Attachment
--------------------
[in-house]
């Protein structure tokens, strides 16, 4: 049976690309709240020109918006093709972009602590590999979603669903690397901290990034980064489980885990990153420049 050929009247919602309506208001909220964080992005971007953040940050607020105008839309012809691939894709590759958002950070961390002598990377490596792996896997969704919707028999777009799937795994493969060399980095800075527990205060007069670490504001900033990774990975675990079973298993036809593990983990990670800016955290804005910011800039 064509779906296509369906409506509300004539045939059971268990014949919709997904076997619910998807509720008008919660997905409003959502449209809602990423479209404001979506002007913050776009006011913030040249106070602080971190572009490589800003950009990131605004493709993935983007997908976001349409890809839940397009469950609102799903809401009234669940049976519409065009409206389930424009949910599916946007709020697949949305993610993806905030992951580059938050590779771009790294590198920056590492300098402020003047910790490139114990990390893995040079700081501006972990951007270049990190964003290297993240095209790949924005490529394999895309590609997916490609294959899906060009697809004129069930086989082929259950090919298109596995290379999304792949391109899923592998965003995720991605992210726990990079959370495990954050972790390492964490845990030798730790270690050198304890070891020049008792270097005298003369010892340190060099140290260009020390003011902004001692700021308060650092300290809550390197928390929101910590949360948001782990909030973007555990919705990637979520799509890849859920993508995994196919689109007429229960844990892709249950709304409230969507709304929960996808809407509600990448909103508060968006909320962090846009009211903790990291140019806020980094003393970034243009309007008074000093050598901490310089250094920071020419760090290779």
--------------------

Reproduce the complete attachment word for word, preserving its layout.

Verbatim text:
[in-house]
């Protein structure tokens, strides 16, 4: 049976690309709240020109918006093709972009602590590999979603669903690397901290990034980064489980885990990153420049 050929009247919602309506208001909220964080992005971007953040940050607020105008839309012809691939894709590759958002950070961390002598990377490596792996896997969704919707028999777009799937795994493969060399980095800075527990205060007069670490504001900033990774990975675990079973298993036809593990983990990670800016955290804005910011800039 064509779906296509369906409506509300004539045939059971268990014949919709997904076997619910998807509720008008919660997905409003959502449209809602990423479209404001979506002007913050776009006011913030040249106070602080971190572009490589800003950009990131605004493709993935983007997908976001349409890809839940397009469950609102799903809401009234669940049976519409065009409206389930424009949910599916946007709020697949949305993610993806905030992951580059938050590779771009790294590198920056590492300098402020003047910790490139114990990390893995040079700081501006972990951007270049990190964003290297993240095209790949924005490529394999895309590609997916490609294959899906060009697809004129069930086989082929259950090919298109596995290379999304792949391109899923592998965003995720991605992210726990990079959370495990954050972790390492964490845990030798730790270690050198304890070891020049008792270097005298003369010892340190060099140290260009020390003011902004001692700021308060650092300290809550390197928390929101910590949360948001782990909030973007555990919705990637979520799509890849859920993508995994196919689109007429229960844990892709249950709304409230969507709304929960996808809407509600990448909103508060968006909320962090846009009211903790990291140019806020980094003393970034243009309007008074000093050598901490310089250094920071020419760090290779």